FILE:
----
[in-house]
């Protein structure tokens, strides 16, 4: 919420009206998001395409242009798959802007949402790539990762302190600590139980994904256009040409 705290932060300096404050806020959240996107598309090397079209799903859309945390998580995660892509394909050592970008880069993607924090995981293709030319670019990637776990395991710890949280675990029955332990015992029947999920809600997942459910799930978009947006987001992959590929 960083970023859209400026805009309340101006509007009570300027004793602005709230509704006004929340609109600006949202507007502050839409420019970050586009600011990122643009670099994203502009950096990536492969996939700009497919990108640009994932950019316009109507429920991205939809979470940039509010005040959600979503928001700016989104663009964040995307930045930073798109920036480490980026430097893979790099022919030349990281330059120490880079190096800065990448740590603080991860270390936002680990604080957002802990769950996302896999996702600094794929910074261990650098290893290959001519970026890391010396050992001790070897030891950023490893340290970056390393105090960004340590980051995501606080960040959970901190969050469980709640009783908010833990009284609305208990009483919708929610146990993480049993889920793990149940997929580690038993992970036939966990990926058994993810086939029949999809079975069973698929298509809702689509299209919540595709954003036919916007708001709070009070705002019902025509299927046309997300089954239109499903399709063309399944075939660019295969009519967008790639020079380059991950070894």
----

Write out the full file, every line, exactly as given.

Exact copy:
[in-house]
């Protein structure tokens, strides 16, 4: 919420009206998001395409242009798959802007949402790539990762302190600590139980994904256009040409 705290932060300096404050806020959240996107598309090397079209799903859309945390998580995660892509394909050592970008880069993607924090995981293709030319670019990637776990395991710890949280675990029955332990015992029947999920809600997942459910799930978009947006987001992959590929 960083970023859209400026805009309340101006509007009570300027004793602005709230509704006004929340609109600006949202507007502050839409420019970050586009600011990122643009670099994203502009950096990536492969996939700009497919990108640009994932950019316009109507429920991205939809979470940039509010005040959600979503928001700016989104663009964040995307930045930073798109920036480490980026430097893979790099022919030349990281330059120490880079190096800065990448740590603080991860270390936002680990604080957002802990769950996302896999996702600094794929910074261990650098290893290959001519970026890391010396050992001790070897030891950023490893340290970056390393105090960004340590980051995501606080960040959970901190969050469980709640009783908010833990009284609305208990009483919708929610146990993480049993889920793990149940997929580690038993992970036939966990990926058994993810086939029949999809079975069973698929298509809702689509299209919540595709954003036919916007708001709070009070705002019902025509299927046309997300089954239109499903399709063309399944075939660019295969009519967008790639020079380059991950070894």